High School Students Lay Down the Law at Summer Institute

“Today we’re here to decide the fate of two high school students suspected of cheating on their finals and of writing threatening notes.”

That’s how prosecutor Bryce Willson, a student at Eastern Brown High School in Sardinia, Ohio, started opening arguments June 27 in the Moot Courtroom of the University of Cincinnati College of Law.

The defendants were indeed high school students. So were the witnesses, school officials, prosecutors and defense attorneys. The teen students had to do real research to back up their arguments for this fictional court hearing as the final part of the UC Summer Honors Institutes for Gifted Students that was held June 22-27.

A summer tradition at UC since 1986, the institutes are open to gifted Ohio high school sophomores and juniors. Program director Gay Laughlin says the institutes provide challenges that these students would not find in their own classrooms. For example, for the institute, “Law, Language and Society,” attorneys Cynthia Ris and Michael Delaney, also a UC adjunct assistant professor, gave students an inside look at the responsibilities of practicing law, including a tour of a Cincinnati courtroom. Campbell County Judge Greg Popovich presided over the disciplinary hearing in the Moot Courtroom.

The students stayed on campus all week as part of the institute. Their proud parents were invited to the final event. “The kids have worked really hard,”  coordinator Janice Gourlay told the parents, just before the hearing began. “They wanted to stay up late (to do research), and they would work during their lunch, and they took it all very seriously.”

Shalyn Pavolillo

Shalyn Pavolillo

The student jury had to decide whether the prosecution’s evidence was enough to find the two defendants guilty of “giving or receiving unauthorized assistance during an exam, in addition to violating disciplinary rules by menacing, threatening or harassing another student or faculty member by words or in writing,” read Judge Greg Popovich. Representing the fictional Governor’s High School were Peter Cimbal of Valley Forge High School, Bryce Wilson, and David Wang of Mason High School. One defense team included Peter Garrison of the Henderson Leadership Intitute, Amanda George of Franklin Heights High School and Rachel Payne of Goshen High School. Tim Kwan of Wyoming High School joined Shalyn Pavolillo as the second defense team.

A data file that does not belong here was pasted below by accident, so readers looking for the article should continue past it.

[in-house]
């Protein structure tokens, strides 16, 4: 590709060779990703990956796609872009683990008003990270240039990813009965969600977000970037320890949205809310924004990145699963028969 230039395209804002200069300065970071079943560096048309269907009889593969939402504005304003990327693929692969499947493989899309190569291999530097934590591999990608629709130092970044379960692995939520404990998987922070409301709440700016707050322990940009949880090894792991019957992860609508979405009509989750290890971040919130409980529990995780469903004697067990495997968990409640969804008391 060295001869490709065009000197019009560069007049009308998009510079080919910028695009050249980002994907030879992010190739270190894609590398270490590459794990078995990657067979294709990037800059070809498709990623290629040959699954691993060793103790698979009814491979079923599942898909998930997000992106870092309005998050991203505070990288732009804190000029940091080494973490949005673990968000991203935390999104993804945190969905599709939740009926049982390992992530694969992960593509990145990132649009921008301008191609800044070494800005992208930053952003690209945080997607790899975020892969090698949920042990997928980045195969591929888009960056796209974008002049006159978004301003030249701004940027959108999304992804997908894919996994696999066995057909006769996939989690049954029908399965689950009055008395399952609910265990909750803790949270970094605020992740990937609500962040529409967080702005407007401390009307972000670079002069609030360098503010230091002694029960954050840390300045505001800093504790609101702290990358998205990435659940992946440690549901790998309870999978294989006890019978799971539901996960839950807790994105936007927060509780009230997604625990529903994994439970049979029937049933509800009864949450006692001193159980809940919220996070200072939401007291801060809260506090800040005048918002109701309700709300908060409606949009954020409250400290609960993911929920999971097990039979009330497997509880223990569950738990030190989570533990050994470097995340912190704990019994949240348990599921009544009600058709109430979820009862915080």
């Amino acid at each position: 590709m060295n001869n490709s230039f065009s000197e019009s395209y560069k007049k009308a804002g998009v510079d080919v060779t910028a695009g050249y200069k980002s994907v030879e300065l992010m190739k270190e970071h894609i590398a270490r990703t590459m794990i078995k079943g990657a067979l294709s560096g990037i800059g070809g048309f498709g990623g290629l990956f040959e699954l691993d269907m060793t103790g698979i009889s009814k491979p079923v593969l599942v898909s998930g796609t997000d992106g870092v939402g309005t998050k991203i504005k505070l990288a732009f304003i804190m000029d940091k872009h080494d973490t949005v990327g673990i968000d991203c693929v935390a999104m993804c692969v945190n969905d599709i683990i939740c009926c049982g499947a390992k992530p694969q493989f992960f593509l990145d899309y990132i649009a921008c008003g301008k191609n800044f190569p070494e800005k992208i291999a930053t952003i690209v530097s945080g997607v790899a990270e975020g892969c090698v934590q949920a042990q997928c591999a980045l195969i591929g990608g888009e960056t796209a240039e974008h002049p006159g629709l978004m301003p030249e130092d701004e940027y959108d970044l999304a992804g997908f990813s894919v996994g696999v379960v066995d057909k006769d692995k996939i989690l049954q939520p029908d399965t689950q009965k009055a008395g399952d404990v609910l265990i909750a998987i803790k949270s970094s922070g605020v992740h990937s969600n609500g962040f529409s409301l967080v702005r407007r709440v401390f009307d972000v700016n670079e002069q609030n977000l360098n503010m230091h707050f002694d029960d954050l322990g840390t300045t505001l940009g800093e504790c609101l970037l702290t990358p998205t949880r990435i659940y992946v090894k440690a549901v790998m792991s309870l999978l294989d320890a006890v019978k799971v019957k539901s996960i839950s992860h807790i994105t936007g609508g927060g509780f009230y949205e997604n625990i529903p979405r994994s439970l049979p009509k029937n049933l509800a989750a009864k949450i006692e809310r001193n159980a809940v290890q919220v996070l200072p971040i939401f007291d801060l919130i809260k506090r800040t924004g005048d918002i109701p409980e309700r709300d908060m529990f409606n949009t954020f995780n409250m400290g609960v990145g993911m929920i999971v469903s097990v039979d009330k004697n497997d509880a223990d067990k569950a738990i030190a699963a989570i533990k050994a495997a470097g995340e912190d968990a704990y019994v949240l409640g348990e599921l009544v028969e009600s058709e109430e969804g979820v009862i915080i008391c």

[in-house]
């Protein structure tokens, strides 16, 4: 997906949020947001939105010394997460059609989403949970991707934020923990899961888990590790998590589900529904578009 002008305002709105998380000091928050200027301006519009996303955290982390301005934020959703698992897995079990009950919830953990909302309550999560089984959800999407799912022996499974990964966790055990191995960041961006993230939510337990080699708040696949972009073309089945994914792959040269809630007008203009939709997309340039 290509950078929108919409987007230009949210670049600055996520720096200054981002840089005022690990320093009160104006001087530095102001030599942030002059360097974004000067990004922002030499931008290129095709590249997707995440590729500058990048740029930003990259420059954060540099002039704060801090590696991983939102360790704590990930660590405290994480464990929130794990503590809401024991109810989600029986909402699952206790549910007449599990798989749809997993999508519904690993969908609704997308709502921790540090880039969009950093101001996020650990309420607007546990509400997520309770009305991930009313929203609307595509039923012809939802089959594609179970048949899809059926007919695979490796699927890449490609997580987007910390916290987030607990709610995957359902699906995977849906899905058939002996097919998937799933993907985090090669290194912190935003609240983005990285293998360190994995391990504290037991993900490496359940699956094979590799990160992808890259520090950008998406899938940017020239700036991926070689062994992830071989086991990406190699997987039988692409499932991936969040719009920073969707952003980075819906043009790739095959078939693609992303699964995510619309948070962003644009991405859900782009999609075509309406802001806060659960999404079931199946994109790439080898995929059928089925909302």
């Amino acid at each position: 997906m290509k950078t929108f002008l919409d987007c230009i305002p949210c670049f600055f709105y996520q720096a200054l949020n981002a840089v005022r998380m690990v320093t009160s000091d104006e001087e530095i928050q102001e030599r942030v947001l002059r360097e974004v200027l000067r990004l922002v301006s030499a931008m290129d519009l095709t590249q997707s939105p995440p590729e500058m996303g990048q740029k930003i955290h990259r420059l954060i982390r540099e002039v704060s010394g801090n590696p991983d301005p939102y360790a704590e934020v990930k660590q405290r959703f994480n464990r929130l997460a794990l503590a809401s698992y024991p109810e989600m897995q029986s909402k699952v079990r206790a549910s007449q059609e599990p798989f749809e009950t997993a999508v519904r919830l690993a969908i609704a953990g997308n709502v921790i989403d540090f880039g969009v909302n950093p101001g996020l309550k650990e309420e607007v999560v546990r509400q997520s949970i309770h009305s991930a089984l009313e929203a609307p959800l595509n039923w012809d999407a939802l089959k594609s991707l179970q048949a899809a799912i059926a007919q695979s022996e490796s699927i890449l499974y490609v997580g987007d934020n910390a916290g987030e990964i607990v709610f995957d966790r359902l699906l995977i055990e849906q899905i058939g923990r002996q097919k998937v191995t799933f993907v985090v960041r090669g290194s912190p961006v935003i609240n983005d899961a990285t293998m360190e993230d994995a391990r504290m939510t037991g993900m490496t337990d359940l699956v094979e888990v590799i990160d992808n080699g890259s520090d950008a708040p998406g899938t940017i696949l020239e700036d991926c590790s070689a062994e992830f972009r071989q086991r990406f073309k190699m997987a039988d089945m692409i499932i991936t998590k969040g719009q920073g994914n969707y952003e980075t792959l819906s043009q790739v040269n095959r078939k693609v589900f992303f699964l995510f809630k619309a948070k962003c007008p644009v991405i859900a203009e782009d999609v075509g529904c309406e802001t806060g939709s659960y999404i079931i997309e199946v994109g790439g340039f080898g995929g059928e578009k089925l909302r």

Parents Debbie and Andy Pavolillo traveled to UC from their Trumbull County home in Niles, Ohio to see their daughter Shalyn work the defense side. "Being a lawyer has been her dream for years," Debbie said. "The high school counselor at her school brought the institute to our attention. This is her first time in a big city and she just loves it."

Peter Cimbal

Peter Cimbal

In the dramatization, defendants and witnesses were called to the stand, including one witness who faced some accusations herself – that she was making the allegations because one of the suspects was her ex-boyfriend and the other suspect was his new girlfriend.

After closing arguments, Judge Popovich reminded the jurors they needed to reach a decision by basing their decision on the testimony of the witnesses and evidence presented at the hearing. The jury’s verdict was not guilty on all counts.

“Your kids are great,” Delaney said to the parents as the courtroom took a recess so the jury could deliberate. “Your kids are challenging. Your children could come to any one of my undergrad classes here and do well.”
Two more groups of students will be coming to the summer institutes to explore The Practice and Ethics of Medicine July 6-11 and July 13-18.

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